The death of North Korean leader Kim Jong-il sparked immediate concern in the market, pushing the won to a two-month low against the dollar and dropping Seoul stocks to a three-week low.
The benchmark KOSPI lost 3.43 percent and closed at 1,776.93 after sliding as much as to 1,750.60 at around noon when North Korea announced that the communist leader died on Dec. 17. The local currency lost 1.4 percent to 1,174 won against the greenback after dipping as low as 1,179.95. The junior KOSDAQ plunged 5.35 percent and closed at 477.61.
“Investors now have to deal with uncertainty from the heightened geopolitical risks on top of the eurozone debt crisis. More investors are expected to drop risky assets to avoid losses in the short-term,” Kim Hyung-ryul, a strategist at Kyobo Securities said.
Shares across all industries took a sharp downturn following the North’s announcement in the afternoon. The top 10 blue chips including Samsung Electronics, Hyundai Motor Co., Hyundai Mobis Co., Kia Motors Corp., LG Chem, and Hyundai Heavy Industries Co., lost between 1 to 4 percent. Samsung Electronics fell 3.64 percent to 1,007,000 won a share and Hyundai Heavy lost 3.02 percent to 257,000 won.
Economic policymakers convened an inter-ministerial meeting in the afternoon to discuss the impact of Kim’s death.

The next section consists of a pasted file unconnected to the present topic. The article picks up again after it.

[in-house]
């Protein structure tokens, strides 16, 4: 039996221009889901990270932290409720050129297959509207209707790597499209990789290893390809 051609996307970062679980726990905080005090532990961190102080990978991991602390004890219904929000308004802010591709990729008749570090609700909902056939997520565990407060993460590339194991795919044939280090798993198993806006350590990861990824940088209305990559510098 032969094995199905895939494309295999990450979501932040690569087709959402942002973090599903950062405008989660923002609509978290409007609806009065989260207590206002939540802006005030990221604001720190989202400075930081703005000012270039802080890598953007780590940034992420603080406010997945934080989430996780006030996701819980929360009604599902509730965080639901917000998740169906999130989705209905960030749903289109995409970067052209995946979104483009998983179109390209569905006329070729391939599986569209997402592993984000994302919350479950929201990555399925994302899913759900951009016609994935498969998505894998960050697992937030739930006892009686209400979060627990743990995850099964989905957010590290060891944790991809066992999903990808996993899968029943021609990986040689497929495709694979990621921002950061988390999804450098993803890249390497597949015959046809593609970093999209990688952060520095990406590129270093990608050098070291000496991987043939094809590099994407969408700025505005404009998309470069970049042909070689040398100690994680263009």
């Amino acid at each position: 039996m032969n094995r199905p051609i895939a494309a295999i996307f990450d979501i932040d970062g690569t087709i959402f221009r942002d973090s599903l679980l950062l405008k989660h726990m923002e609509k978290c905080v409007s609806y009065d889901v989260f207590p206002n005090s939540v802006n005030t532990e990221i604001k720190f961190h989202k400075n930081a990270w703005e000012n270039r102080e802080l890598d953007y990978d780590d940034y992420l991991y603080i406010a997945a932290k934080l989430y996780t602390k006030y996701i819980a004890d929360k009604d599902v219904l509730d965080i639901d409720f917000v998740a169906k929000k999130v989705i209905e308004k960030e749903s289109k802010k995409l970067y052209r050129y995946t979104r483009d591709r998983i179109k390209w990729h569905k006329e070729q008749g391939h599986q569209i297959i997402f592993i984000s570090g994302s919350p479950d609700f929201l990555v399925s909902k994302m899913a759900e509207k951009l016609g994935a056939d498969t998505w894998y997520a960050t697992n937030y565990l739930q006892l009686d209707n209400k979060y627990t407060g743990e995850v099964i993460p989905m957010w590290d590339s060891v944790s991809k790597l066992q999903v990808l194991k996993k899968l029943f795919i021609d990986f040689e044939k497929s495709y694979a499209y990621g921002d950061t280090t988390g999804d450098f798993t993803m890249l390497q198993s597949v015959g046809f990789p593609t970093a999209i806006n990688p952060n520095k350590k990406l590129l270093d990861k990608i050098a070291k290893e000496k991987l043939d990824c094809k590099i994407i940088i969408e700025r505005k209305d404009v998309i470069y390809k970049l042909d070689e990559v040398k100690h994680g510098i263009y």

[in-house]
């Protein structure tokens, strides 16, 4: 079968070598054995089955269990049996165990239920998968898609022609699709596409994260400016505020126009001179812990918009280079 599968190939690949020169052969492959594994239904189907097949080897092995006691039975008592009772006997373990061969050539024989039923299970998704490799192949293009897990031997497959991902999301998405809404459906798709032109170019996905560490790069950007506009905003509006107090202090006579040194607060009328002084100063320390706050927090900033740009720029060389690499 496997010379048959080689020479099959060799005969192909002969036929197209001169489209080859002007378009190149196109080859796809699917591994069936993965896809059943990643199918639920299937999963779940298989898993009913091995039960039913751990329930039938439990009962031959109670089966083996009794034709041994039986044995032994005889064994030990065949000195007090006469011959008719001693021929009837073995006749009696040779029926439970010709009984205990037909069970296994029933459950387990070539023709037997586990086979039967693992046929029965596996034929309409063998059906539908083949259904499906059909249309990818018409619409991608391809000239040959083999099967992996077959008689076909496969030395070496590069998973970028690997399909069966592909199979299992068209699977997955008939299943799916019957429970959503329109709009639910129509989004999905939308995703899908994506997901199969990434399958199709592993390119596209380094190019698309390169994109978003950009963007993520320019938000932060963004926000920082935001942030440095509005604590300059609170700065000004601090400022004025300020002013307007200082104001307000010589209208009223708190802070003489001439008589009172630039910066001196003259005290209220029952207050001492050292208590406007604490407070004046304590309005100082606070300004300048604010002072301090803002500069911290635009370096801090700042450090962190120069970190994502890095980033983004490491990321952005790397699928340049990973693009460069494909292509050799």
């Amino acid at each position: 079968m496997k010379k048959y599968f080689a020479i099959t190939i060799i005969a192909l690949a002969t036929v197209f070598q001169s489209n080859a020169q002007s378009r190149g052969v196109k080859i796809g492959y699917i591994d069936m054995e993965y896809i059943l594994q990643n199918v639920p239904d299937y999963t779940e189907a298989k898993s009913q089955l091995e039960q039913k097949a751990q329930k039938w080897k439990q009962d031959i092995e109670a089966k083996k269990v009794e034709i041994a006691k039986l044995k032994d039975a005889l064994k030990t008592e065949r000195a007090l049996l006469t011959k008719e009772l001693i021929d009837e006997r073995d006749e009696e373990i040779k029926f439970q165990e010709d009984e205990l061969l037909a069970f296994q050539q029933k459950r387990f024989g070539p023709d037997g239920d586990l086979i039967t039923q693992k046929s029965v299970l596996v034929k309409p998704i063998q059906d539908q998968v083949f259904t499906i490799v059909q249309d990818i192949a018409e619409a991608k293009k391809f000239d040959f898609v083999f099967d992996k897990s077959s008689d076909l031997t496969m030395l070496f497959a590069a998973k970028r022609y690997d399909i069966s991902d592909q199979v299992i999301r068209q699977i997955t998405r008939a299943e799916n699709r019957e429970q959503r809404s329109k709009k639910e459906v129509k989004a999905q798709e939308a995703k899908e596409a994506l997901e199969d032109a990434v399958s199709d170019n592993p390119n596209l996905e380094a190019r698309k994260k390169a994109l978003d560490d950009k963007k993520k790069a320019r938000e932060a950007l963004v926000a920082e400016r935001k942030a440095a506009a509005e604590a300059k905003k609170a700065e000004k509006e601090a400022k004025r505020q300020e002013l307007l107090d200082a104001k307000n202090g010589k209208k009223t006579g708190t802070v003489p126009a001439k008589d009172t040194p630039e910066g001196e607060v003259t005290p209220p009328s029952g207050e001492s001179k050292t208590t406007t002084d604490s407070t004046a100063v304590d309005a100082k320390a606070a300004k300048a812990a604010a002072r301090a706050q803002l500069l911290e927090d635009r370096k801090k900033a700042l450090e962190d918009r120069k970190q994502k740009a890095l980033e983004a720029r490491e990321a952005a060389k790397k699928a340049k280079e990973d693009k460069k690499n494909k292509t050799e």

The Ministry of Knowledge Economy set up an emergency economic monitoring center to closely watch for any changes or developments in the market and report to a panel of policymakers. The Financial Supervisory Services and Financial Services Commission formed a joint task force monitoring fluctuations in the market.
“Given our strong economic fundamentals and financial soundness, (Kim’s death) isn’t likely to cause a negative influence on South Korea’s sovereign credit rating,” FSC chairman Kim Seok-dong said at the emergency meeting.
“But it is time we stay on emergency footing to respond to market needs as problems related to North Korea could increase uncertainties for the local economy.”
All three major credit rating agencies ― Moody’s Investors Service, Fitch Ratings and Standard & Poor’s ― said Kim’s death won’t affect the credit rating of Asia’s fourth-largest economy.
“Fitch does not view Kim Jong-il’s death as a trigger for negative action on South Korea’s sovereign ratings in itself,” said Andrew Colquhoun, Head of Asia-Pacific Sovereigns at Fitch.
“When the agency assigned a positive outlook to South Korea’s ‘A+’ rating in November 2011, we pointed to the situation with the North as a potential source of downside risk.”
By Cynthia J. Kim (email@example.com)